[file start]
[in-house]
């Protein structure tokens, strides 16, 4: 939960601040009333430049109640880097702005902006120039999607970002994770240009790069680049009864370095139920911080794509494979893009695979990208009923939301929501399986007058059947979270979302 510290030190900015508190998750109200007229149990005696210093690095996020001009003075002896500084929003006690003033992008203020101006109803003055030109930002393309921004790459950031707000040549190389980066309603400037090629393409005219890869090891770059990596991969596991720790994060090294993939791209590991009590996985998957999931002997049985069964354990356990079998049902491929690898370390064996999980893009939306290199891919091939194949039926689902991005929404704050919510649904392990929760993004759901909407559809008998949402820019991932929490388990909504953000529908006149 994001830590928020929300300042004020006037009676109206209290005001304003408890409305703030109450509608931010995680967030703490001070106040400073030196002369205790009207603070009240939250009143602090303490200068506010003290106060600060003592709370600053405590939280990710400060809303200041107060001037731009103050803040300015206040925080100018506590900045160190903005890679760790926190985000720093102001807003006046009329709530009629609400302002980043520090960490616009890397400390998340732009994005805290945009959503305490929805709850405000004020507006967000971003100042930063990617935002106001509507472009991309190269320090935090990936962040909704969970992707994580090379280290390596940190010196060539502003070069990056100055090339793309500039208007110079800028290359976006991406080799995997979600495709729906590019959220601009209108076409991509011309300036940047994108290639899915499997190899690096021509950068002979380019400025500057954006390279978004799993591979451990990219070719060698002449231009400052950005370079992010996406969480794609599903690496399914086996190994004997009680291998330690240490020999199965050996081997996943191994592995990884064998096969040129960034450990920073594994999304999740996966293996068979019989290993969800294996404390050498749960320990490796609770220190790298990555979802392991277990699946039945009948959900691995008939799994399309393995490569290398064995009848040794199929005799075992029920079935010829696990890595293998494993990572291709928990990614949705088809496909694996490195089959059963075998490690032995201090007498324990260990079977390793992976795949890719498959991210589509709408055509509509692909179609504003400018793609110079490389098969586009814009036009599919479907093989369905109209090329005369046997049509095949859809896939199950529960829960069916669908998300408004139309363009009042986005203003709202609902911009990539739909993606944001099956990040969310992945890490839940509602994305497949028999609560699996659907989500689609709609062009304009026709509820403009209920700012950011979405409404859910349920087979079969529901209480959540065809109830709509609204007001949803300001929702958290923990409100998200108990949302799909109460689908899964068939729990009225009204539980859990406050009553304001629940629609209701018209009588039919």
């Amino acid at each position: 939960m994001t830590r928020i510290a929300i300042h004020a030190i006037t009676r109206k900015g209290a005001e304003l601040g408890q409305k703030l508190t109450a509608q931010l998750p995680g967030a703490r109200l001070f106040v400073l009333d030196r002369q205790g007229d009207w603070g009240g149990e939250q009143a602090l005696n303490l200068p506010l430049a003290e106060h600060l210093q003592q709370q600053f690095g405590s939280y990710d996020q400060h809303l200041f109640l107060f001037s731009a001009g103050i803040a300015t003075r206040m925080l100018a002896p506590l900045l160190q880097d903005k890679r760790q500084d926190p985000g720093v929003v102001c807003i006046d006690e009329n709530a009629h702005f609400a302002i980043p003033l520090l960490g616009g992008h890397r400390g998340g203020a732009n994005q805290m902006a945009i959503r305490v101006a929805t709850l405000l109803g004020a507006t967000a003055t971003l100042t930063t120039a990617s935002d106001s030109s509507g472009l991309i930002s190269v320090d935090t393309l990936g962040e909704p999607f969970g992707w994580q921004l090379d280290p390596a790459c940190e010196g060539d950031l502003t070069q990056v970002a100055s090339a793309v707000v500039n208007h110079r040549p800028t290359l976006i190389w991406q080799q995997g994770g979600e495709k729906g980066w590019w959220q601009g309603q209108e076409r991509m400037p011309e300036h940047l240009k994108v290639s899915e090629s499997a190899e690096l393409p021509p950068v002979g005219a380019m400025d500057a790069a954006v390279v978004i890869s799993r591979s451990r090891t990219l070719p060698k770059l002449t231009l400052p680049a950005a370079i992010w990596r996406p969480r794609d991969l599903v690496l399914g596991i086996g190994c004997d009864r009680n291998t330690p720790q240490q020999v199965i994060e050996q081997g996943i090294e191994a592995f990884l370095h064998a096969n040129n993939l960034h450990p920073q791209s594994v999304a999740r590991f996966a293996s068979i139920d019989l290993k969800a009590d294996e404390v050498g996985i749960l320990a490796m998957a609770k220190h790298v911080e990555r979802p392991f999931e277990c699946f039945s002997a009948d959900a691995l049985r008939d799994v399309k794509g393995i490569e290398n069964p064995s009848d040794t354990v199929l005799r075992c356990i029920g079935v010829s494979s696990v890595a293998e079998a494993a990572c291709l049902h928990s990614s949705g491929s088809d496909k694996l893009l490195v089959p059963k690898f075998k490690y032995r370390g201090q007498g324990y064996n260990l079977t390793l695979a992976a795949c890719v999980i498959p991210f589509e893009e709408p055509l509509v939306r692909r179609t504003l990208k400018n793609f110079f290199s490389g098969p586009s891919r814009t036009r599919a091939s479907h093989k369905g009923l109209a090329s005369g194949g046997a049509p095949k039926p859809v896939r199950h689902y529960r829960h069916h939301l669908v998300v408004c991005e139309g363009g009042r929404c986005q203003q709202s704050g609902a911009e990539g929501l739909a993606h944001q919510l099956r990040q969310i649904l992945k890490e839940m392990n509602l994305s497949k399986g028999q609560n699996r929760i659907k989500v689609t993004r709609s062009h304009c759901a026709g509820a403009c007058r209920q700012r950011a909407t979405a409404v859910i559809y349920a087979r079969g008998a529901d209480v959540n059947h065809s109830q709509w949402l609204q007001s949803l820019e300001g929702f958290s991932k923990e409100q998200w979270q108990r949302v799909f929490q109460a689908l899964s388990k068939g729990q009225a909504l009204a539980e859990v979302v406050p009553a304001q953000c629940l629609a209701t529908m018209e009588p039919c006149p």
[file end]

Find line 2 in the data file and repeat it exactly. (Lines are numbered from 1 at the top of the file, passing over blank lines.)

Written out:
């Protein structure tokens, strides 16, 4: 939960601040009333430049109640880097702005902006120039999607970002994770240009790069680049009864370095139920911080794509494979893009695979990208009923939301929501399986007058059947979270979302 510290030190900015508190998750109200007229149990005696210093690095996020001009003075002896500084929003006690003033992008203020101006109803003055030109930002393309921004790459950031707000040549190389980066309603400037090629393409005219890869090891770059990596991969596991720790994060090294993939791209590991009590996985998957999931002997049985069964354990356990079998049902491929690898370390064996999980893009939306290199891919091939194949039926689902991005929404704050919510649904392990929760993004759901909407559809008998949402820019991932929490388990909504953000529908006149 994001830590928020929300300042004020006037009676109206209290005001304003408890409305703030109450509608931010995680967030703490001070106040400073030196002369205790009207603070009240939250009143602090303490200068506010003290106060600060003592709370600053405590939280990710400060809303200041107060001037731009103050803040300015206040925080100018506590900045160190903005890679760790926190985000720093102001807003006046009329709530009629609400302002980043520090960490616009890397400390998340732009994005805290945009959503305490929805709850405000004020507006967000971003100042930063990617935002106001509507472009991309190269320090935090990936962040909704969970992707994580090379280290390596940190010196060539502003070069990056100055090339793309500039208007110079800028290359976006991406080799995997979600495709729906590019959220601009209108076409991509011309300036940047994108290639899915499997190899690096021509950068002979380019400025500057954006390279978004799993591979451990990219070719060698002449231009400052950005370079992010996406969480794609599903690496399914086996190994004997009680291998330690240490020999199965050996081997996943191994592995990884064998096969040129960034450990920073594994999304999740996966293996068979019989290993969800294996404390050498749960320990490796609770220190790298990555979802392991277990699946039945009948959900691995008939799994399309393995490569290398064995009848040794199929005799075992029920079935010829696990890595293998494993990572291709928990990614949705088809496909694996490195089959059963075998490690032995201090007498324990260990079977390793992976795949890719498959991210589509709408055509509509692909179609504003400018793609110079490389098969586009814009036009599919479907093989369905109209090329005369046997049509095949859809896939199950529960829960069916669908998300408004139309363009009042986005203003709202609902911009990539739909993606944001099956990040969310992945890490839940509602994305497949028999609560699996659907989500689609709609062009304009026709509820403009209920700012950011979405409404859910349920087979079969529901209480959540065809109830709509609204007001949803300001929702958290923990409100998200108990949302799909109460689908899964068939729990009225009204539980859990406050009553304001629940629609209701018209009588039919």